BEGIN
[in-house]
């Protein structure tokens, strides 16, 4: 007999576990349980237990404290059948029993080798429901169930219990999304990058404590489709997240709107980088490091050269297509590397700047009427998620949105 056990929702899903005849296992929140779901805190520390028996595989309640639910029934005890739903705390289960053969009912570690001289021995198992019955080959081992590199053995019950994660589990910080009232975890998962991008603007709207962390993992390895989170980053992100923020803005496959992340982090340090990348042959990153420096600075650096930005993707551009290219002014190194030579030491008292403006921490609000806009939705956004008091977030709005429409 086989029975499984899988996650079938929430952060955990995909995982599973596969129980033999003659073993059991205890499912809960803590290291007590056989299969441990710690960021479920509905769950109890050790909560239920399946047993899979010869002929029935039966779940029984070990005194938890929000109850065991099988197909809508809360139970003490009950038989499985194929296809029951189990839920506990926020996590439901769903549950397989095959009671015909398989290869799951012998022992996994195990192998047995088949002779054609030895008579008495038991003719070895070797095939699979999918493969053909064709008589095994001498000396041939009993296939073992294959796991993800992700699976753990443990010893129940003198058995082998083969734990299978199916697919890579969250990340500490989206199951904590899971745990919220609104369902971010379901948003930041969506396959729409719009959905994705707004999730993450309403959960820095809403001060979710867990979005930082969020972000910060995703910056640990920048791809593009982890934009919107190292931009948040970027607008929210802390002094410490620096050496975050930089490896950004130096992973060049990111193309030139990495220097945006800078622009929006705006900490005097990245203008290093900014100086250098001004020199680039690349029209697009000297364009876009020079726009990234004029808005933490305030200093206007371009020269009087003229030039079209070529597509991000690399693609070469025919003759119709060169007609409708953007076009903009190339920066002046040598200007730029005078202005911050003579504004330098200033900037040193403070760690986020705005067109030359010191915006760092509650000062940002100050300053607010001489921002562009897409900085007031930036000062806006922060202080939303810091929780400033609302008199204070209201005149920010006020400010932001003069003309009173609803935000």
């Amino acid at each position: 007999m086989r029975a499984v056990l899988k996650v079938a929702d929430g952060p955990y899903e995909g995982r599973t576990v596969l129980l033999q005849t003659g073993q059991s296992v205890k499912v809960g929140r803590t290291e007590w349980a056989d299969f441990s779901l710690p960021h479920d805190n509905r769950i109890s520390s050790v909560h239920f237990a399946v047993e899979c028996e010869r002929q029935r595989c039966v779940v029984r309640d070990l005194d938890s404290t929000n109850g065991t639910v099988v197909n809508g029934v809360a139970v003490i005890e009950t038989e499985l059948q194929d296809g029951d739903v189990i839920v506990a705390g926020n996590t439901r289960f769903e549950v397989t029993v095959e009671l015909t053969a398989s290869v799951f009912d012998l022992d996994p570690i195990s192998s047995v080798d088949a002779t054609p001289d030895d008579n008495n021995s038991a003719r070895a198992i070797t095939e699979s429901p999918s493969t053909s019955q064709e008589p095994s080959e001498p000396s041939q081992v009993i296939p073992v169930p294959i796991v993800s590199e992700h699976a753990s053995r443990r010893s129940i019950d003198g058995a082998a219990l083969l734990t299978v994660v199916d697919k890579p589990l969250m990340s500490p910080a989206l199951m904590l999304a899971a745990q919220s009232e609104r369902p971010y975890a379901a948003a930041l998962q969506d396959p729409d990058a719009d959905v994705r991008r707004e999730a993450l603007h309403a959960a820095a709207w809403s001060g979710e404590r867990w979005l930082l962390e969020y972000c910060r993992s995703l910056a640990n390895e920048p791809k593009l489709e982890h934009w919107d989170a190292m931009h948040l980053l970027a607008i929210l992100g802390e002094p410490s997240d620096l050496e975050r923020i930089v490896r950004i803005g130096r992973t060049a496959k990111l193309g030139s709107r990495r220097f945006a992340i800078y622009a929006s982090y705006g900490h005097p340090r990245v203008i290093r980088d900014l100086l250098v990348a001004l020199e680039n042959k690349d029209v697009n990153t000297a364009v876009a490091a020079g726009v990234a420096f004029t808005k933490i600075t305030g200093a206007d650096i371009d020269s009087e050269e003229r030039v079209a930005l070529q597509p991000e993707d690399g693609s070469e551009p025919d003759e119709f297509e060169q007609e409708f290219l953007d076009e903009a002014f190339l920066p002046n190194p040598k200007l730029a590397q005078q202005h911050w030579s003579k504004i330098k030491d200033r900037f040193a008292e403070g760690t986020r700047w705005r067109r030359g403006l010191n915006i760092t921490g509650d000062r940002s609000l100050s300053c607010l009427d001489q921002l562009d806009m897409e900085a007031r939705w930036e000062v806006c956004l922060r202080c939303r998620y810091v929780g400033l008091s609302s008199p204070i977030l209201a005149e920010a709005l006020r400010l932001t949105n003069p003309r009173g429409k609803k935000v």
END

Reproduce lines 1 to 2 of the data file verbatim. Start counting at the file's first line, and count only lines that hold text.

[in-house]
């Protein structure tokens, strides 16, 4: 007999576990349980237990404290059948029993080798429901169930219990999304990058404590489709997240709107980088490091050269297509590397700047009427998620949105 056990929702899903005849296992929140779901805190520390028996595989309640639910029934005890739903705390289960053969009912570690001289021995198992019955080959081992590199053995019950994660589990910080009232975890998962991008603007709207962390993992390895989170980053992100923020803005496959992340982090340090990348042959990153420096600075650096930005993707551009290219002014190194030579030491008292403006921490609000806009939705956004008091977030709005429409 086989029975499984899988996650079938929430952060955990995909995982599973596969129980033999003659073993059991205890499912809960803590290291007590056989299969441990710690960021479920509905769950109890050790909560239920399946047993899979010869002929029935039966779940029984070990005194938890929000109850065991099988197909809508809360139970003490009950038989499985194929296809029951189990839920506990926020996590439901769903549950397989095959009671015909398989290869799951012998022992996994195990192998047995088949002779054609030895008579008495038991003719070895070797095939699979999918493969053909064709008589095994001498000396041939009993296939073992294959796991993800992700699976753990443990010893129940003198058995082998083969734990299978199916697919890579969250990340500490989206199951904590899971745990919220609104369902971010379901948003930041969506396959729409719009959905994705707004999730993450309403959960820095809403001060979710867990979005930082969020972000910060995703910056640990920048791809593009982890934009919107190292931009948040970027607008929210802390002094410490620096050496975050930089490896950004130096992973060049990111193309030139990495220097945006800078622009929006705006900490005097990245203008290093900014100086250098001004020199680039690349029209697009000297364009876009020079726009990234004029808005933490305030200093206007371009020269009087003229030039079209070529597509991000690399693609070469025919003759119709060169007609409708953007076009903009190339920066002046040598200007730029005078202005911050003579504004330098200033900037040193403070760690986020705005067109030359010191915006760092509650000062940002100050300053607010001489921002562009897409900085007031930036000062806006922060202080939303810091929780400033609302008199204070209201005149920010006020400010932001003069003309009173609803935000």